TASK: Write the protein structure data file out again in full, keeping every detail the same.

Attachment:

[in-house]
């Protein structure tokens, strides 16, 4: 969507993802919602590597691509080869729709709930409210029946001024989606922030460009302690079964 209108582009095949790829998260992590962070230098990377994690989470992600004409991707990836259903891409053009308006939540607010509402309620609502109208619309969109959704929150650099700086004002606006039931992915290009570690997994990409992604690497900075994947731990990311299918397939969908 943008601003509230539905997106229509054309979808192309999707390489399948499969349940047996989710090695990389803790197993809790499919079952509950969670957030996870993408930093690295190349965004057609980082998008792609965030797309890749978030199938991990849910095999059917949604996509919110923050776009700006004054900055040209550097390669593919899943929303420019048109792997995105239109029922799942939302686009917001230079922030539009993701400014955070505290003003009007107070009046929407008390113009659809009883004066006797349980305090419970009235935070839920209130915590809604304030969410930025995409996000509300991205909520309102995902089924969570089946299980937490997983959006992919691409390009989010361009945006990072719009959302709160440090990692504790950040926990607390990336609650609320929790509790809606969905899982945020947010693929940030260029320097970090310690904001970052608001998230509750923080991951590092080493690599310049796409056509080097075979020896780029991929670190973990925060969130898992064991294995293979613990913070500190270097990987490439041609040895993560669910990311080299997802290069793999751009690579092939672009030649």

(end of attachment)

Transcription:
[in-house]
């Protein structure tokens, strides 16, 4: 969507993802919602590597691509080869729709709930409210029946001024989606922030460009302690079964 209108582009095949790829998260992590962070230098990377994690989470992600004409991707990836259903891409053009308006939540607010509402309620609502109208619309969109959704929150650099700086004002606006039931992915290009570690997994990409992604690497900075994947731990990311299918397939969908 943008601003509230539905997106229509054309979808192309999707390489399948499969349940047996989710090695990389803790197993809790499919079952509950969670957030996870993408930093690295190349965004057609980082998008792609965030797309890749978030199938991990849910095999059917949604996509919110923050776009700006004054900055040209550097390669593919899943929303420019048109792997995105239109029922799942939302686009917001230079922030539009993701400014955070505290003003009007107070009046929407008390113009659809009883004066006797349980305090419970009235935070839920209130915590809604304030969410930025995409996000509300991205909520309102995902089924969570089946299980937490997983959006992919691409390009989010361009945006990072719009959302709160440090990692504790950040926990607390990336609650609320929790509790809606969905899982945020947010693929940030260029320097970090310690904001970052608001998230509750923080991951590092080493690599310049796409056509080097075979020896780029991929670190973990925060969130898992064991294995293979613990913070500190270097990987490439041609040895993560669910990311080299997802290069793999751009690579092939672009030649």